Similar to a Welt Seam, the Double Welt Seam is a seam where you sew down a Welt Seam and then sew a top-stitch seam onto the folded edge to help reduce the bulk of the seam and keep it from popping back up. This second seam helps to stabilize the first one and it provides an appealing border along the seam’s edge.
Slot Seams are best used for decorative projects like upholstery or crafting due to the fact that it allows for the addition of accenting fabrics and colors.
These seams start with a Plain Seam to baste two pieces of fabric together and is followed by sewing the right side of a contrasting strip of fabric along the right side of the raw edges of the seam allowance from the basting seam on both sides, and then the basting seam is ripped so that the contrasting fabric is visible.
This type of seam is as strong as a Double-Stitched Seam and has a primarily decorative purpose, but if styled smart, it can make a nice contour on a jacket or pair of pants.
Corded Seams have a similar purpose that Slot Seams do, but instead of flashing off a contrasting fabric, Corded Seams highlight corded trim that you use between two layers of fabric in the seam.
It is sewn by layering cording between two layers of a fabric, right sides together, and sewing a Plain Seam underneath the cording so that the cording is visible from the right side of the garment but the stitching and seam are not. This type of seam is great for adding decoration on edges of pillows or different types of bags, or for contouring a garment. Good places for Corded Seams on garments would be places our wat to accentuate, for example, shoulders, necklines, etc.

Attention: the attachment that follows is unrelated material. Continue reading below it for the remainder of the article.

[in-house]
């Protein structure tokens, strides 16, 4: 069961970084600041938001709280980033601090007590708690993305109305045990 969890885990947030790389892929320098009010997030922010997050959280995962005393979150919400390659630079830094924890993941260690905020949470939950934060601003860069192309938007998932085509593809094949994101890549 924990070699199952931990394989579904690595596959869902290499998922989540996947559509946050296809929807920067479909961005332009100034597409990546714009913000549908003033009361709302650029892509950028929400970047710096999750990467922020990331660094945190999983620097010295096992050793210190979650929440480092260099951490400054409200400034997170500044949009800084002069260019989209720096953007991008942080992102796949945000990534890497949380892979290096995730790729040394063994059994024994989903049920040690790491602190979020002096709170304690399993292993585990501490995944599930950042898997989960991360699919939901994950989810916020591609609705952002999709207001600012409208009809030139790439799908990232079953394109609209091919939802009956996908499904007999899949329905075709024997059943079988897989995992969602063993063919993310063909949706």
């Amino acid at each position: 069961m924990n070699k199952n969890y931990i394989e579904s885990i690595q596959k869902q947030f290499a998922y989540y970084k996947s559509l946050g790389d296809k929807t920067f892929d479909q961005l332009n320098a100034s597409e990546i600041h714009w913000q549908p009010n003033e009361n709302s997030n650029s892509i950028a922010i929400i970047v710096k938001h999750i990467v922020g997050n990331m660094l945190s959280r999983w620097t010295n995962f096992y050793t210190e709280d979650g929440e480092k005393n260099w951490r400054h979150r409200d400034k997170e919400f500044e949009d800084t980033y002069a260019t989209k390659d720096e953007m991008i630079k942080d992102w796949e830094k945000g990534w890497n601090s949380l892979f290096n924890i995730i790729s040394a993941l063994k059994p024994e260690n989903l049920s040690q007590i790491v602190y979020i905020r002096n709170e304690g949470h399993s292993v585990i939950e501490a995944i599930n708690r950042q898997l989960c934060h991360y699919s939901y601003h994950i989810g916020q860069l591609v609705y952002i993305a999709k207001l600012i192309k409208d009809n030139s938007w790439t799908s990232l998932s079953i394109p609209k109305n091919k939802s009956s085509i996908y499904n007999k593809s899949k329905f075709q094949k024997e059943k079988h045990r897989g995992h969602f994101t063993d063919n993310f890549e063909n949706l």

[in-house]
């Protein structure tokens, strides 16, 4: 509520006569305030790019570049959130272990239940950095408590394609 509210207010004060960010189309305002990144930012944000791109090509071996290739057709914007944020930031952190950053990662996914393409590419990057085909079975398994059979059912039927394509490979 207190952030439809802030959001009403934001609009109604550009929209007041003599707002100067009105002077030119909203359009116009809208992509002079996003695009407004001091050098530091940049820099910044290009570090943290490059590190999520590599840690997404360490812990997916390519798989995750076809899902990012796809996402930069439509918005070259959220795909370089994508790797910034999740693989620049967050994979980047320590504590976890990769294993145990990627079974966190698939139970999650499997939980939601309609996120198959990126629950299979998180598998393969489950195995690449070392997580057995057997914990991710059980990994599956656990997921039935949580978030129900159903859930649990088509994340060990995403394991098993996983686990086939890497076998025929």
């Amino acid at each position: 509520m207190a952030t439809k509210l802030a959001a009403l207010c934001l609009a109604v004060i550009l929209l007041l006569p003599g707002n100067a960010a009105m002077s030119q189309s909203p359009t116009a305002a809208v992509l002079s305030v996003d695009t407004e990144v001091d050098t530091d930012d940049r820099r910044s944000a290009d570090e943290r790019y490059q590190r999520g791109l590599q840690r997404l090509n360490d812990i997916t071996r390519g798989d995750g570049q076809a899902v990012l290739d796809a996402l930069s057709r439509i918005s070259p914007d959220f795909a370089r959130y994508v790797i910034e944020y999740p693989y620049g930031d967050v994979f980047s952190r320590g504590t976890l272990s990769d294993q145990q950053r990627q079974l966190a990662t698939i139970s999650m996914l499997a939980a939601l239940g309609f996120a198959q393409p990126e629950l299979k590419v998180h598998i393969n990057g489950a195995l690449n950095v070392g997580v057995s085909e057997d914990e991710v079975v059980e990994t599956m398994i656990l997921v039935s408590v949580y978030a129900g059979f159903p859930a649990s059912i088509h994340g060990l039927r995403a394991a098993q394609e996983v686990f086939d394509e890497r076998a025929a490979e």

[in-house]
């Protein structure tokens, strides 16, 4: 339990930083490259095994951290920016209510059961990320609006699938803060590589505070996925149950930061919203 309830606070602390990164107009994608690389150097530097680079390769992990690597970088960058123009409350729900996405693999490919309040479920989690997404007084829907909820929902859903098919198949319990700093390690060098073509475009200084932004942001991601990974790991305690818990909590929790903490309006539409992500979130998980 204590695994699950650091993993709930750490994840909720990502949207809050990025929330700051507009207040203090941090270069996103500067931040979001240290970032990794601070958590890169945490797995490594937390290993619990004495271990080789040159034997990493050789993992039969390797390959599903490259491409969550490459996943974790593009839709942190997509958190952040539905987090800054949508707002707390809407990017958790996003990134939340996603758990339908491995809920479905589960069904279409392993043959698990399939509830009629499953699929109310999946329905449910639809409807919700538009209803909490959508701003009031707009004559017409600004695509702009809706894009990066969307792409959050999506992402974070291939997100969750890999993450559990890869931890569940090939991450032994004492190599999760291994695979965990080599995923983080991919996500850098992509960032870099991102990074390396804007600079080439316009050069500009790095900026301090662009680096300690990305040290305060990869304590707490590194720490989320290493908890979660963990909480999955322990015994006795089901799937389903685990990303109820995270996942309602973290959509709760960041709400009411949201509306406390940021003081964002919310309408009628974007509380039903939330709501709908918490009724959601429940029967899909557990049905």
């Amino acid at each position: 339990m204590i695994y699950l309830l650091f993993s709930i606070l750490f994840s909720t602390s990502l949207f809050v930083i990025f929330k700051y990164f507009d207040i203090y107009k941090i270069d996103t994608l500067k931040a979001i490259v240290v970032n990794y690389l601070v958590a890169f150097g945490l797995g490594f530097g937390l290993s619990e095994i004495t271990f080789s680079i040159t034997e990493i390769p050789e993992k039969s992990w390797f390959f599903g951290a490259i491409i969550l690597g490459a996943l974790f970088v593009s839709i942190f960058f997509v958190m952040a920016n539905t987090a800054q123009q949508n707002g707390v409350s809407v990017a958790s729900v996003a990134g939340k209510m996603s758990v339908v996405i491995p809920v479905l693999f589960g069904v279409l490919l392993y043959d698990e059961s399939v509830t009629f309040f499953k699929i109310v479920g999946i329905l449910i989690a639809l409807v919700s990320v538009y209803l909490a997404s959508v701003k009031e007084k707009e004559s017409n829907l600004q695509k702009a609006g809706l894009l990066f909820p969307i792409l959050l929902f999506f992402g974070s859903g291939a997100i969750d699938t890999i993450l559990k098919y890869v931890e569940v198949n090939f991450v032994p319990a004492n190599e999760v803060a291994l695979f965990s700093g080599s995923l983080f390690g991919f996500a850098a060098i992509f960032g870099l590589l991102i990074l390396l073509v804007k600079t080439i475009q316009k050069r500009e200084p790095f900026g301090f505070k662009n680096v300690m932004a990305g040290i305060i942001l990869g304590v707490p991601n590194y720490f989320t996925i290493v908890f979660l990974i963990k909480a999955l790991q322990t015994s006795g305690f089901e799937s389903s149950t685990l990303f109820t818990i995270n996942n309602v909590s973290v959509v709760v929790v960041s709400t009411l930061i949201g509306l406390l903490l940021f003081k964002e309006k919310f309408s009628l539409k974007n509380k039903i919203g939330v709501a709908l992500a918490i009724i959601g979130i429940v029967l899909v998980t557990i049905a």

And lastly, Bias Bound Seams. Bias Bound Seams take a little bit of patience, but so long as you sew right along their shape, they usually come out looking clean and crisp. The design is fairly simple, too; these types of seams are ones where the raw edges of the seam are covered by bias tape to help protect and keep the edges from being damaged or stressed.
A Plain Seam is used to bring the two pieces of fabric together, and then bias tape is used to cover both raw edges together as one or on each of the two raw edges separately. A Plain Seam is used to close the bias tape around the raw edges, and you have the option of pressing the two edges flat and away from each other should you need to cut down on bulk (this is only an option if you use bias tape on the raw edges separately).
Regardless of which you choose to do, this type of seam leaves a clean look on the inside of the fabric and does not affect the outside. This method is often used on dresses and other garments that will go without linings.
Was this guide helpful to you? Did you read about any seams in this article that you hadn’t known about previously? These are just a handful of seam options, but they’re some of the more traditional ones around, so consider using them in your sewing repertoire!